Internal Motion of the Earth

Before the late 1960's there we re various disparate theories of mountain building, volcanism and other major geological phenomena, though no single theory was generalized enough to satisfactorily explain the entire range of geological phenomena. Since that time, geologists have generally accepted an all encompassing concept which seems to interpret many global geological and geomorphological features, especially the distribution and characteristics of volcanic activity, -seismic belts and mountain building, whilst the disposition of other global topographic features such as the deep ocean basins and trenches can also be explained by the theory. The concept of plate tectonics supposes that the outer rigid layer of the planet, the lithosphere, is riding, conveyor belt style, on a weaker, partially molten asthenosphere. The continents are raft-like inclusions of thicker, lighter crust at the top of the lithosphere, with only a thin oceanic crust elsewhere. The underpinning theory is that the lithosphere is broken into a number of rigid plates, where each plate moves as a distinct unit relative to others, driven by convection cells within the upper mantle. Plates may spread apart from each other along divergent margins, typified by a rift characterized by earthquake activity and volcanism. The gap between the spreading plates is filled by the addition of new molten material that extrudes from below the lithosphere and leads to sea floor spreading at divergent plate margins beneath the oceans.

The relative motion of two plates may also lead to convergence where the plates grind together. There is a profusion of geological phenomena associated with converging plate margins, such as crumpled mountain ranges, deep-sea trenches, shallow and deep-seated earthquakes and volcanic activity. This array of features is related to t he different types of convergent plate margin and whether the leading edges of the plate are formed of oceanic or continental crust. Where at least one of the converging plates is composed of heavy oceanic lithosphere, a subduction zone is formed such that one of the plate edges forms a slab which descends into the underlying asthenosphere. If both plate edges are composed of lighter continental crust, neither will subduct but a collision zone will be formed of intense buckling and folding.

Regions of convergence where subduction is taking place causes downbuckling at the plate margin to form deep-sea trenches, whilst the edge of the overriding plate is often crumpled to form mountain ranges and is the site of volcanic and seismic activity. Subduction zones are sinks in which lithospheric material is being consumed, and are also sites where rock and sediment are squeezed and heated. At plate margins where one plate subducts into the hot asthenosphere, parts of it begin to melt and become assimilated due to intense heat and pressure. This melting leads to the production of magma which tends to 'float' upwards through the overriding plate, some of it reaching the Earth's surface to erupt as lava and pyroclastic material at volcano vents, whilst much is intruded into the overriding plate to form igneous intrusions which adds to the crustal material. Plates can separate and collide, but they can also slide past each other at conservative plate margins, or transform faults, where material is neither being created nor destroyed.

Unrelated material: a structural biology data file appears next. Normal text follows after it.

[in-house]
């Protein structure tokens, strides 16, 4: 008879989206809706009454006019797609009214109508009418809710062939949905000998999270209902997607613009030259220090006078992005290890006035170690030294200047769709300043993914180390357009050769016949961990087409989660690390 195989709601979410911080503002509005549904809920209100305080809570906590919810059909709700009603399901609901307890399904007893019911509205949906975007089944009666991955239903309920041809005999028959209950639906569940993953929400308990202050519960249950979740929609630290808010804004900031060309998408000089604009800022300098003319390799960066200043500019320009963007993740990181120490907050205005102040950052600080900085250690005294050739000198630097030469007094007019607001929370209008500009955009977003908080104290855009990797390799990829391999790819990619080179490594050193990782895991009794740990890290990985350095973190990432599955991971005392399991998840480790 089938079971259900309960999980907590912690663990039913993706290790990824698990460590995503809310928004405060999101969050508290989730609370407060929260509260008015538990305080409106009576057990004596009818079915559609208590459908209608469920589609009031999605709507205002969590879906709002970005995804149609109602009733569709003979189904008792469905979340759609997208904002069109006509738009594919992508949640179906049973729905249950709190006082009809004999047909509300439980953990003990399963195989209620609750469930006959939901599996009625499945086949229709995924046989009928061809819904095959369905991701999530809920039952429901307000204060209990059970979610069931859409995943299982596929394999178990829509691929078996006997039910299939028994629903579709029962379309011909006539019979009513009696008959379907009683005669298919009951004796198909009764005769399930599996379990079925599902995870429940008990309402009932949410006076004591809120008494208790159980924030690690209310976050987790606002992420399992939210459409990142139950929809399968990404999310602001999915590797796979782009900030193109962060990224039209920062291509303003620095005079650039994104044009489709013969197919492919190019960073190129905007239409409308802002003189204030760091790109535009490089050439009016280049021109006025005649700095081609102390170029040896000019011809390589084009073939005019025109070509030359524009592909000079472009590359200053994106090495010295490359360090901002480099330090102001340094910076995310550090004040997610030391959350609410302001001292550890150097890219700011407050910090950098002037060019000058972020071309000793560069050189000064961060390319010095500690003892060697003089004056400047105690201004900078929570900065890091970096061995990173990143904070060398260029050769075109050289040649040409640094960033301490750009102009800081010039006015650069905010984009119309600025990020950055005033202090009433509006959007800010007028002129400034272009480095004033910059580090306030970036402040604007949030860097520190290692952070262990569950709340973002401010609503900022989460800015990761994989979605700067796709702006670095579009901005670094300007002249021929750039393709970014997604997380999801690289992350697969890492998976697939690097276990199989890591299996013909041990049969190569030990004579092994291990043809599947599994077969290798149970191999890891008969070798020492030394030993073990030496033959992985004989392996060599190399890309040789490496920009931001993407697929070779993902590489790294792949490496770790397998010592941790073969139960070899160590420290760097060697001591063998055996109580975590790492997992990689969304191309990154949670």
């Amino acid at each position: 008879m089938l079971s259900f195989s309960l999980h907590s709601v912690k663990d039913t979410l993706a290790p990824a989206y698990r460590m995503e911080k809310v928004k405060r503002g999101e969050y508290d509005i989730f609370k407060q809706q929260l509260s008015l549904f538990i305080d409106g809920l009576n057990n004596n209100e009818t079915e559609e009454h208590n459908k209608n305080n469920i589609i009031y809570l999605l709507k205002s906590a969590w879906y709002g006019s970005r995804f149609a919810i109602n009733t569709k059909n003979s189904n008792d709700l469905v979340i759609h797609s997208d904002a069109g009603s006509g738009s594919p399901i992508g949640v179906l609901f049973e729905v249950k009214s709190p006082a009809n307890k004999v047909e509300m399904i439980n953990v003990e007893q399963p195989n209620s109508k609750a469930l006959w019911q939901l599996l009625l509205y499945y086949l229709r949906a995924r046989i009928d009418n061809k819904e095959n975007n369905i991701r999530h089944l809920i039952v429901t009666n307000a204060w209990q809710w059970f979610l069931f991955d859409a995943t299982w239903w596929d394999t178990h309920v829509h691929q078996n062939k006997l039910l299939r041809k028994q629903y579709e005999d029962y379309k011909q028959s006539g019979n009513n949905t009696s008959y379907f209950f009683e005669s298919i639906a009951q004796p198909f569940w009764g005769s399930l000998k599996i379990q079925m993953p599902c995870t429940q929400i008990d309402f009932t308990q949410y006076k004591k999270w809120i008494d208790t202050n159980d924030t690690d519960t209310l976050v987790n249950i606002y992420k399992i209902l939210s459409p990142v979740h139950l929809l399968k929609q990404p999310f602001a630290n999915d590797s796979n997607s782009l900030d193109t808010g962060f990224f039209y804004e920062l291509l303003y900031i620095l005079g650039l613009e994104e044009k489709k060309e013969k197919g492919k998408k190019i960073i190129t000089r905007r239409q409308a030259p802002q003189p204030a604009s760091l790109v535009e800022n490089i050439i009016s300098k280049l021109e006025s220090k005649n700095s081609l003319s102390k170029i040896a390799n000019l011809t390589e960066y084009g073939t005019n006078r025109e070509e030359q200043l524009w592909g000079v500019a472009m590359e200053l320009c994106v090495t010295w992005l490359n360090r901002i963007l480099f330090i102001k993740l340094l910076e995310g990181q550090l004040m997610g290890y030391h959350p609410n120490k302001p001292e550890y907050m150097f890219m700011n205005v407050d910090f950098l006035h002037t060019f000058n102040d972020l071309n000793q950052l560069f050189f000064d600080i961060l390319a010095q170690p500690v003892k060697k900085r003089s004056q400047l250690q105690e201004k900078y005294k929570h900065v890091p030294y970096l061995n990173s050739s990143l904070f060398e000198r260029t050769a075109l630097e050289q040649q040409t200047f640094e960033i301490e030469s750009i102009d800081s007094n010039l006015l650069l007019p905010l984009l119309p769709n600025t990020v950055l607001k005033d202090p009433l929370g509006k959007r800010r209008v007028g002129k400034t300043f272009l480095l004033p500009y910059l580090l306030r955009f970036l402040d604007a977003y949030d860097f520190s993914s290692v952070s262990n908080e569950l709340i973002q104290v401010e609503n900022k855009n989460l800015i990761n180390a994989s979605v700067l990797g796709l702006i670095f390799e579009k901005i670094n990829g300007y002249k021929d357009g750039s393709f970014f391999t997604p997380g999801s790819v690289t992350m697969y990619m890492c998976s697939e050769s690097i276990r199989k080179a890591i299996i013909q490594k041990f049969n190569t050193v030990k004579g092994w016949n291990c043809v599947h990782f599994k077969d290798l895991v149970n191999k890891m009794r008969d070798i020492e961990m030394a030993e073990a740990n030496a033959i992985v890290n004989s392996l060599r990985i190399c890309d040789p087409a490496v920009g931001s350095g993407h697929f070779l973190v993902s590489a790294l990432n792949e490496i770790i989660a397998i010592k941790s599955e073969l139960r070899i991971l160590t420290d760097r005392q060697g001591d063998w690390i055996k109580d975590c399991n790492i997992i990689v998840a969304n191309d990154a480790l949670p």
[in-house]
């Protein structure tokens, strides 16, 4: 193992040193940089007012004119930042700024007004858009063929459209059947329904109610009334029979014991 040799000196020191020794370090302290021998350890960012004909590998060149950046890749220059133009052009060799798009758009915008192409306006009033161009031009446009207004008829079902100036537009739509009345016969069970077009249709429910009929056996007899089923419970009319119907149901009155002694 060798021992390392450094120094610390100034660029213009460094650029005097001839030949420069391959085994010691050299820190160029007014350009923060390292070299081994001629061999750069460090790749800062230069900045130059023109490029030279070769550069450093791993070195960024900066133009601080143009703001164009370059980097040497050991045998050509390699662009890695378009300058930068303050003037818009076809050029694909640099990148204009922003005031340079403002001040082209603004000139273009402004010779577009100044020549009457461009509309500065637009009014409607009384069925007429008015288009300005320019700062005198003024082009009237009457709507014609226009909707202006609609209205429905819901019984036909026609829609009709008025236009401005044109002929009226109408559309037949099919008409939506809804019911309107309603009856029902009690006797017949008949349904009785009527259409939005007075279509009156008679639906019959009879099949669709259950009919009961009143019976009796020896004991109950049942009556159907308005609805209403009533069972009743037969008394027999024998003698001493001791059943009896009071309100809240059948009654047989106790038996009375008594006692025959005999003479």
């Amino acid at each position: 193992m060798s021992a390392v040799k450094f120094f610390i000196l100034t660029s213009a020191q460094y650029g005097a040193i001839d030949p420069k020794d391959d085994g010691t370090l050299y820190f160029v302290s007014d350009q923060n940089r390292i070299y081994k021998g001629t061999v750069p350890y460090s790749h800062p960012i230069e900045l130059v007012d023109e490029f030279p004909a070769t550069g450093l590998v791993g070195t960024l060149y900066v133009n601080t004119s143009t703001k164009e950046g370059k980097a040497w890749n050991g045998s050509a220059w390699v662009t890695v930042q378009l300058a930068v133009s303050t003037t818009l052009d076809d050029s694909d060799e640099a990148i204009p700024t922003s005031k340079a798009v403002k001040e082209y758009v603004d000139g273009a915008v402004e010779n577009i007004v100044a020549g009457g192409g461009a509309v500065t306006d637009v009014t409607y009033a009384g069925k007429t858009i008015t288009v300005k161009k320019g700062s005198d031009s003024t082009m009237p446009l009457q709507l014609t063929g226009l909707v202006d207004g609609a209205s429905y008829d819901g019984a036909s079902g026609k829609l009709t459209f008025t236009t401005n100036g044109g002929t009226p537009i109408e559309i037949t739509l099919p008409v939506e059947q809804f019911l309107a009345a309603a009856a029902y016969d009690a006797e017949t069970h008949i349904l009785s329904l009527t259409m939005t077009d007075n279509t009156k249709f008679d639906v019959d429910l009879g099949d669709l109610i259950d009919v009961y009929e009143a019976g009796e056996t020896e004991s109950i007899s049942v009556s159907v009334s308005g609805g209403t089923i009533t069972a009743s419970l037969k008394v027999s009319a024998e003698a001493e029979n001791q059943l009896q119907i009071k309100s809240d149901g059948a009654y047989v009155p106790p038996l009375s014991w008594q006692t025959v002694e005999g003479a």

Motions of the plates are related to how the Earth generates and gets rid of its heat. They are a product of the general pattern of the heat engine's work output, but the specific dynamics are yet to be fully understood by geologists. We can only infer that the internal heat engine probably drives convection currents within the upper mantle, causing movements of the rigid lithospheric skin of the Earth, movements which have been responsible for the generation of many global topographic features over extended geological time.

The Earth's external heat engine, powered by solar radiation, has also been responsible for the modification and formation of landscapes. As soon as the proto-atmosphere formed by outgassing, the external heat engine began to grind out the products of weathering and erosion to modify the newly formed continents.

How does the Earth's Landscape change?

Once the primitive continents, oceans and atmosphere developed how did the Earth's landscape change and evolve further? The energy required for landscape change since the initial formation of the continents, oceans and atmosphere has been derived from four principal sources; geothermal heat, solar radiation, rotational energy of the solar system, and gravitational attraction.

The Earth's interior is a heat engine fueled by radioactivity and producing geothermal heat. This internal heat drives convection cells in the mantle below the more rigid crustal surface. These convection currents are considered to be the mechanism by which rigid plates of rock are separated, pushed together or rotated, causing great rifts in the crust where the plates separate, or high mountain chains where they collide. Plate motions also give rise to earthquakes and a high heat-flow towards the surface, especially along the plate boundaries, which produces volcanoes. The major source of geothermal heat is through the radioactive decay of long-lived isotopes of uranium, thorium and potassium. About 83% of the geothermal heat produced can be attributed to isotope decay, whilst the remainder comes from Earth cooling since its formation 4.7 billion years ago. Geothermal heat flux has remained, relatively constant over the last several hundred million years as half-lives of common isotopes decay at similar rates (10x(9) - 10x(11) years ). This internal energy drives landscape forming processes which are said to be endogenetic and is the ultimate source of energy for seismic, volcanic and diastrophic ( horizontal and vertical movements of the Earth's crust ) activity.